Patient-Reported Outcomes Measurement Information System Is Not as Responsive as Legacy Scores in Detecting Patient Outcomes in Hip Preservation: A Systematic Review


      To evaluate publication trends of Patient-Reported Outcomes Measurement Information System (PROMIS) in hip preservation literature, assess the usage of PROMIS as an outcome measure, and evaluate correlations of all available published PROMIS domains with legacy patient-reported outcomes (PROs).


      The PubMed, Scopus, Cochrane Central Register of Controlled Trials, and Google Scholar databases were queried for articles evaluating PROMIS scores among hip preservation populations. Inclusion criteria consisted of studies with Level IV evidence or above (per the Sackett et al. levels of evidence), such as case series and cohort studies, reporting on perioperative use of hip PROMIS scores. Exclusion criteria consisted of arthroplasty and trauma studies. Patient demographics, PROMIS usage, and PROMIS Pearson or Spearman correlation coefficients to historic PROs were recorded for each study.


      Fifteen articles published between 2017 and 2021 were included in the analysis, with the majority (75%) published between 2020 and 2021. Studies assessing postoperative outcomes had follow-up periods ranging from 6 months to 5 years. The most common PROMIS domain reported was Physical Function (PF), and there was varying usage of other domains including Pain Intensity, Anxiety, and Depression. PROMIS validity was most often assessed in comparison to the modified Harris Hip Score (mHHS) by calculating the Pearson coefficient, which assumes normal data distribution, or Spearman coefficient, which is rank-based and does not require normal data distribution. Studies comparing PROMIS-PF with mHHS reported Pearson coefficients ranging from 0.49 to 0.72 and Spearman coefficients ranging from 0.67 to 0.71.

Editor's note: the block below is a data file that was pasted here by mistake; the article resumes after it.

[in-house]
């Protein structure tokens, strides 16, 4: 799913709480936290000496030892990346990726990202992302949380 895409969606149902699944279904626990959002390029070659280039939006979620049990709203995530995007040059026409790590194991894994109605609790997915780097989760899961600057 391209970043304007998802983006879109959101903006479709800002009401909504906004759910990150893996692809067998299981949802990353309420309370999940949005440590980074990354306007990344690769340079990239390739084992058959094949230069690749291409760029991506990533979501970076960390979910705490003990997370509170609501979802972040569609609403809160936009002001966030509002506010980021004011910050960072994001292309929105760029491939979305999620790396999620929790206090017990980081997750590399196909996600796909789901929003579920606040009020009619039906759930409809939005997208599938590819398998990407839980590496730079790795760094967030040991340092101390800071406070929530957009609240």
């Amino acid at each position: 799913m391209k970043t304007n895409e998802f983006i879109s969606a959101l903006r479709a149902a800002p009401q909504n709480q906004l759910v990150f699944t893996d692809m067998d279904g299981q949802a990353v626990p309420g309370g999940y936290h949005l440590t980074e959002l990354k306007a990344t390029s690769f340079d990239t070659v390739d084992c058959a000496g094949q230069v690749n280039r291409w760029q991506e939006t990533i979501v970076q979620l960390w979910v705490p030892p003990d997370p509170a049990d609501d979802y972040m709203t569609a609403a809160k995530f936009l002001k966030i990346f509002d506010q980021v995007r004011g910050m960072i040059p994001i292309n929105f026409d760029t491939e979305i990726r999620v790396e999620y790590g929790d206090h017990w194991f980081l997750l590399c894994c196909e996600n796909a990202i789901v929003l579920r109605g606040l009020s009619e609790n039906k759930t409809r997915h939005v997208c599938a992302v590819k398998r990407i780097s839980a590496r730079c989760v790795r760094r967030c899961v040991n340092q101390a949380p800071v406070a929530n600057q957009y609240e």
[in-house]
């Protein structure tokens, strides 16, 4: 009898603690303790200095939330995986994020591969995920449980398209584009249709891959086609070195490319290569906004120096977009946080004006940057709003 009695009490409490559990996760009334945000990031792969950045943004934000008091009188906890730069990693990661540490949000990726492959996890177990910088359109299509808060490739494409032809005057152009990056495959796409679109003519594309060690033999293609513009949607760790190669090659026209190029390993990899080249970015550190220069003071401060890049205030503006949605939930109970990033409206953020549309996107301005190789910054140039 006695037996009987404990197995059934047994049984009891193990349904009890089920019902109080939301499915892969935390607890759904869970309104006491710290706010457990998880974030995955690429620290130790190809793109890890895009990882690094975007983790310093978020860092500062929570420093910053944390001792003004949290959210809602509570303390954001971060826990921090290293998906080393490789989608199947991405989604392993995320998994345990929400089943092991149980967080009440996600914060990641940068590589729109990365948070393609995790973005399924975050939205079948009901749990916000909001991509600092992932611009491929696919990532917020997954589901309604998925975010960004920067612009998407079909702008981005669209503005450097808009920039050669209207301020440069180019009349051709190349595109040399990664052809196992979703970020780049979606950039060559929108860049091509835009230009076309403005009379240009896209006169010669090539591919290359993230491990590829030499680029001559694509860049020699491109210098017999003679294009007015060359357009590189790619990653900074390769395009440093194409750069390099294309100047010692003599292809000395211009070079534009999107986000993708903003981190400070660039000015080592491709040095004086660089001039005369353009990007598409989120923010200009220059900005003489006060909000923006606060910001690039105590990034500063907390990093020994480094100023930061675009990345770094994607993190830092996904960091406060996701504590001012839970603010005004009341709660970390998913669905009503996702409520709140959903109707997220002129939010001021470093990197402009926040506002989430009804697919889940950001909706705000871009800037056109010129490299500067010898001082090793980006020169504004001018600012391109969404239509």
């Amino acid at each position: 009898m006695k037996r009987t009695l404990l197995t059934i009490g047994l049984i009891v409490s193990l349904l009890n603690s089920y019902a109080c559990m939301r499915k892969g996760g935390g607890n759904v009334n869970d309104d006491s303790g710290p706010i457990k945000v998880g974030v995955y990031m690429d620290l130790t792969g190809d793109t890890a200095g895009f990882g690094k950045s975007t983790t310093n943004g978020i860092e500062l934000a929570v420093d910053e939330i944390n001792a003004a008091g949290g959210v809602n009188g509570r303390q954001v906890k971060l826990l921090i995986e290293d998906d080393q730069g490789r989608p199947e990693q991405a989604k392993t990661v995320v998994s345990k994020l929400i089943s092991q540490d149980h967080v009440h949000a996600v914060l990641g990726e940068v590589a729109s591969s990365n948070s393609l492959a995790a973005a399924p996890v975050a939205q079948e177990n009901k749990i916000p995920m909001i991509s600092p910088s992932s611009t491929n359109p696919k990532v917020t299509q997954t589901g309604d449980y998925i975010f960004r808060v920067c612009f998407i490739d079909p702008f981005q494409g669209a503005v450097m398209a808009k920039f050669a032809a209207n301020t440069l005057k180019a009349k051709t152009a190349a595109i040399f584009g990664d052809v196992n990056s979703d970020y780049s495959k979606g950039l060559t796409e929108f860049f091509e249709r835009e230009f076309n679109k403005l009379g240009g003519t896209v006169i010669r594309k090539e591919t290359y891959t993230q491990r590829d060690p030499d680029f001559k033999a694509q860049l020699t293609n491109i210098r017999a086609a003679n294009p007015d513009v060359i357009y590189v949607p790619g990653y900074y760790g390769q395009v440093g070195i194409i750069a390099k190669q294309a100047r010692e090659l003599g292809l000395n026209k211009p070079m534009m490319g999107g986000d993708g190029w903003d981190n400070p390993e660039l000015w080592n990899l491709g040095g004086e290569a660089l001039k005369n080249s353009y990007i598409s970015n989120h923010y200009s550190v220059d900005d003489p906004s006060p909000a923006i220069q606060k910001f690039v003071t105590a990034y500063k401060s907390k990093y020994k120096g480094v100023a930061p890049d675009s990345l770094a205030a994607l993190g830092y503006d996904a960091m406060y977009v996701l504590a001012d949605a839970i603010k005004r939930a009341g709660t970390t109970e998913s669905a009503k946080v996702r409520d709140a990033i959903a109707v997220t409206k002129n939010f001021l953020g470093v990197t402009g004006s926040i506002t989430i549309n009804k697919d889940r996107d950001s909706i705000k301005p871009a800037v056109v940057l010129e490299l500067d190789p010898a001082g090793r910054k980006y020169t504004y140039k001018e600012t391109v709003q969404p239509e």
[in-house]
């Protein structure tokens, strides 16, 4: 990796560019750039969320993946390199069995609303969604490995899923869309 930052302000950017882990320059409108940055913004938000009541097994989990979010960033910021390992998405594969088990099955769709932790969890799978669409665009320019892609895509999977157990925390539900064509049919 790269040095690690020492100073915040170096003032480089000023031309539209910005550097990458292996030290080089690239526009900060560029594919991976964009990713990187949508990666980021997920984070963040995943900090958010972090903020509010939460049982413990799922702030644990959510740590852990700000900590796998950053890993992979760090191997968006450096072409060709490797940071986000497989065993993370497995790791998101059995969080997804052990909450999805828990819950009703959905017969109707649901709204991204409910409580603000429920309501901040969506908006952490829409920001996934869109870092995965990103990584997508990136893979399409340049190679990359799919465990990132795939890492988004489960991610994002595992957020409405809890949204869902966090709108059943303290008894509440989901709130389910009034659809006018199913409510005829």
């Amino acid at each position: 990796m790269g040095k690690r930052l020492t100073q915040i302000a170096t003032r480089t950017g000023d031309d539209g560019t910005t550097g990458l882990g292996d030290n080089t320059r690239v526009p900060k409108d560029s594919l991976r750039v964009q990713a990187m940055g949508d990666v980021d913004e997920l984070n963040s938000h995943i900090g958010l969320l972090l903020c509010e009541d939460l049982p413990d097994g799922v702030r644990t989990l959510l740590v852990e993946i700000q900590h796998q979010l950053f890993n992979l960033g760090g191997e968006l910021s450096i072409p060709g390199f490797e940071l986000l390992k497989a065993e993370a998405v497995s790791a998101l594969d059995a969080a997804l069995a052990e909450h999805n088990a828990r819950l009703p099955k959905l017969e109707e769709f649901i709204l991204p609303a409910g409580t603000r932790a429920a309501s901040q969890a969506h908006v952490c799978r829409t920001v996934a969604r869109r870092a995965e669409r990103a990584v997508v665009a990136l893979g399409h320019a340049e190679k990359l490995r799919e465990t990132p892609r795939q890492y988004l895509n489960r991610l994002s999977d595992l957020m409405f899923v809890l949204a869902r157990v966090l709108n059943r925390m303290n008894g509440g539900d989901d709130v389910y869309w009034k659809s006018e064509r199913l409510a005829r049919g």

There has been a chronologic increase in PROMIS usage in hip preservation literature. PROMIS demonstrates moderate-to-strong correlations with legacy PROs, but there is substantial heterogeneity in follow-up periods, PROMIS domains used, and statistical methodology. The current data show that PROMIS is not as responsive as historically used, validated PROs in quantitatively assessing function and pain in hip preservation patients.

      Clinical Relevance

      Surgeons using PROMIS solely should be aware that the score may not be as responsive as legacy PROs in closely assessing improvements or deterioration in patient performance after hip preservation surgery. Rather than being used alone, PROMIS may be useful as a replacement for a group of legacy PROs. Thus, when used alongside select legacy PROs, overall questionnaire burden can be reduced while maintaining a high level of accuracy in assessing health status.
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